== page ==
9 things I wish I knew before starting my law degree

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By Blaithin Dockery on

It’s never too early to start thinking about your career, says LSE grad Bláithín Dockery

Starting my law degree as a fresh-faced 18-year-old I was blissfully unaware of the challenges to come. A new city, a new group of friends and a hectic academic schedule can be testing for even the most resolute of wannabe lawyers. Thankfully, I made it to the other side, graduating from the LSE in 2016 with a 2:1. Here I look back at my time during the LLB and offer some practical advice for freshers.

1. Learn how to explain concepts clearly

Studying at university is a huge change from school. Lectures are uncharted territory for many students so it may take time getting used to this new style of learning. You shouldn’t feel the need to write down everything the lecturer says. After all, what good are ridiculously detailed notes when you don’t understand the basics? You’re not expected to recite everything about a particular concept that the lecturer addressed. What’s more important is that you understand the concepts and can write about them clearly. I’d recommend finding a study method that works for you. Printing off lecture slides in advance and making brief additional notes worked for me.

2. It’s never too early to start thinking about your career

Law firms now offer a range of opportunities for first year students, including insight schemes and open days. Take advantage of these. Not only will they help you get a head-start when it comes to building your legal CV, but you can also get a feel for different law firms and work out which best suits you.

3. Get involved in societies

As well as being a great place to meet like-minded people, getting involved in societies helps to build soft skills. Taking on a position of responsibility will help you demonstrate specific skills when it comes to vacation scheme applications. This doesn’t mean that you have to be president of the law society — being captain of a sports team or secretary of a society will help hone equally important skills, such as leadership, organisation, and commitment. If your heart is set on the law society (which tend to recruit from the second year onwards), why not offer your assistance and help out with things such as promotion for an event. This early experience will give you an advantage when later applying for a position in the society.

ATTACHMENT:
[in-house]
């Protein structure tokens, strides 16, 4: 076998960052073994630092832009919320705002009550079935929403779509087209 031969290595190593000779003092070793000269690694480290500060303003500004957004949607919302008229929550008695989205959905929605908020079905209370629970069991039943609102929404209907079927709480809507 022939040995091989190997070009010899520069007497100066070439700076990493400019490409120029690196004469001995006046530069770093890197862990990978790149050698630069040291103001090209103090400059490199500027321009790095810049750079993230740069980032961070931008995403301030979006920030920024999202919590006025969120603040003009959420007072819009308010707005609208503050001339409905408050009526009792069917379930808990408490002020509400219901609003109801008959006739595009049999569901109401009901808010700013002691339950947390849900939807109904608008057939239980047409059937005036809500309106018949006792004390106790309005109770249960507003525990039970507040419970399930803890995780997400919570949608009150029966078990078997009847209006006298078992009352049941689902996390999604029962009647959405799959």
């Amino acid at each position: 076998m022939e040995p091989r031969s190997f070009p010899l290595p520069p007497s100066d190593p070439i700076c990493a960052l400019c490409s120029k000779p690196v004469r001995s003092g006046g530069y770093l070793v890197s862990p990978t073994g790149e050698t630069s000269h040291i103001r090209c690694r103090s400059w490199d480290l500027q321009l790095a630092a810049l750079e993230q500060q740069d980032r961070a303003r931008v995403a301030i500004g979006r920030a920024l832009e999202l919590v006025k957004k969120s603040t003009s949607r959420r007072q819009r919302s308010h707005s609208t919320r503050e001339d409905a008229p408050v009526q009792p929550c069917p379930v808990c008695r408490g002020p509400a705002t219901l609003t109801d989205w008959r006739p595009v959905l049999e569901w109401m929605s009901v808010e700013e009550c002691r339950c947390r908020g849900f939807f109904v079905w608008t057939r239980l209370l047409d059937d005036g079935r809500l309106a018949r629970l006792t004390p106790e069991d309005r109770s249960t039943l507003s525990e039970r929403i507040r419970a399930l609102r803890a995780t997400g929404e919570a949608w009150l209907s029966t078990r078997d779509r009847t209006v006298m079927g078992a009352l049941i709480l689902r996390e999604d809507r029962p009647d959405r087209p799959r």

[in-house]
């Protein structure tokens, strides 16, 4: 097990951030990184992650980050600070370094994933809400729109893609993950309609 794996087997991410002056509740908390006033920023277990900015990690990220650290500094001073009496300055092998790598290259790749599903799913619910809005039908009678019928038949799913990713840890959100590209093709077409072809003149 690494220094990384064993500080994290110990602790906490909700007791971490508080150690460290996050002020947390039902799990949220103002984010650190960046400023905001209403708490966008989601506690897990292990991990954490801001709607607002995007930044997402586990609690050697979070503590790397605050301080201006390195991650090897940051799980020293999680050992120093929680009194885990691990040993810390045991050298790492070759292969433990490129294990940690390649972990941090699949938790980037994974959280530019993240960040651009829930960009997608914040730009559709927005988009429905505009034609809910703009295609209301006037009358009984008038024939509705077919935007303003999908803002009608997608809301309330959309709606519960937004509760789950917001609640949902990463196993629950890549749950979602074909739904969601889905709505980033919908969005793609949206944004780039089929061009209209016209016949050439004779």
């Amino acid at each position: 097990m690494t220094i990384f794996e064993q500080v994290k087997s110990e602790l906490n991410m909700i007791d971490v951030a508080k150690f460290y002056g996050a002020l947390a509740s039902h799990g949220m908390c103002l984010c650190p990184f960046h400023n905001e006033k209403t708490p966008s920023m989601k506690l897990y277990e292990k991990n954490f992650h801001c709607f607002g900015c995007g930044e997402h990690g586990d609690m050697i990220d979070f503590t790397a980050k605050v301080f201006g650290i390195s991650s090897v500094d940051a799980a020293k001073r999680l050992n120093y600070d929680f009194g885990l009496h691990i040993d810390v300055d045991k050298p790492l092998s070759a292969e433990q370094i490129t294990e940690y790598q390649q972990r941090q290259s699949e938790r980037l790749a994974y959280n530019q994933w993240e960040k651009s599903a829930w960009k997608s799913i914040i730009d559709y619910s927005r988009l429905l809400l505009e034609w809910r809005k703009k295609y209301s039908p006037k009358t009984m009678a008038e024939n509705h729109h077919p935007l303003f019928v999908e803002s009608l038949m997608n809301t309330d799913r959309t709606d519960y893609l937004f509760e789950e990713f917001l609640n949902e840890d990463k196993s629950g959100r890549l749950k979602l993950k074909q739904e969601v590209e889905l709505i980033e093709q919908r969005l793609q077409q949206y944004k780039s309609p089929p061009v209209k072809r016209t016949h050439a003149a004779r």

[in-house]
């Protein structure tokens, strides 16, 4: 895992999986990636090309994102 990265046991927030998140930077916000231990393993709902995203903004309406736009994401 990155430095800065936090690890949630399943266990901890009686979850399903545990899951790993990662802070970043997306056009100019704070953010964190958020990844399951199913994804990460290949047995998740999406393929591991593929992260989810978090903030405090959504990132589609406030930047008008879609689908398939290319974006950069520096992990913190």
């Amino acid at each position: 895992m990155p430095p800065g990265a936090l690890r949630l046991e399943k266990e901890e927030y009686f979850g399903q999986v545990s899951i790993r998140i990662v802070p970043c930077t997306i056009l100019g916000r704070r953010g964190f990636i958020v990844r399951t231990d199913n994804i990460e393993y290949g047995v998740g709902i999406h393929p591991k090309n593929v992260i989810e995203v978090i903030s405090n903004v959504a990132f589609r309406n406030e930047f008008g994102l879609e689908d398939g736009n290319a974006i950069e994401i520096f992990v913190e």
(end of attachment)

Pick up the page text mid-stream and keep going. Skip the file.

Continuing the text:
4. Don’t be afraid to ask for help

Most of you will not have studied law at A-level and so most topics will be completely new. Students with a background in history or politics may find there is some cross-over in modules such as public law. As my background was in science I particularly enjoyed medical law and intellectual property modules as they covered concepts and issues I was familiar with. However, I felt slightly out of my depth during public law lectures. If you do find yourself struggling, it’s important to make use of the office hours provided by your lecturers and tutors and not be afraid to ask questions — no matter how basic. If after doing so you have trouble with the explanations provided, it may help to ask another tutor or even your peers.

5. Sleep is vital

Freshers week is exhausting, as I learnt from personal experience. Going out every night and meeting new people every day can make it difficult to sleep well. This tends to have a knock-on effect on your ability to concentrate in those all-important first few lectures. I caught myself nodding off on more than one occasion! I felt as if I was playing catch up and when topics became more complex, I found it difficult to focus since I had missed explanations of the basic concepts. Although I understand ‘FOMO’, I would suggest taking a break from the partying and getting some much-needed shut-eye.

6. Commercial awareness is important

Make sure you keep up to date with the news. Doing so will get you into a good habit early on and is useful for applications. News reports tend to get straight to the point and don’t take nearly as long to read as journal articles. I found reading the news particularly beneficial in my medical law module. The recommended additional reading would often include complex technical articles which would take me hours to read in depth. By keeping up to date with relevant news stories, I found a quick and easy way to grasp these technicalities and elevate the standard of my work.

7. If you don’t enjoy a module, find a way to make it fun

The stereotype that law is a ‘dry’ subject does hold some truth. Some topics in compulsory modules can be plain dull, but don’t give up on them. Instead, take a look at additional resources. YouTube videos are a great supplementary resource, covering a breadth of topics from criminal law to public law.

8. Make time for yourself

Law aside, university can be overwhelming. For those living in halls, it can feel as if there is no escape and having a moment’s calm may seem like a fantasy. In those first few months life at uni is definitely full on so take some time out so that you don’t burn out. Go to the gym, play an instrument or meditate — do what works best for you.

9. It’s not all dog-eat-dog

The idea that law students are all just looking out for themselves doesn’t have to be true. Yes, many of your peers will be competing for training contract places, but don’t freeze each other out. All law students should have a support network where they can help others, such as a law clinic or even a WhatsApp group! By having such a network, you can pool your resources and keep each other informed about events and networking opportunities.

Bláithín Dockery completed a law degree at LSE and is now studying a BSc in medical biosciences at Imperial College London. She hopes to secure a training contract and later specialise in intellectual property or life sciences.

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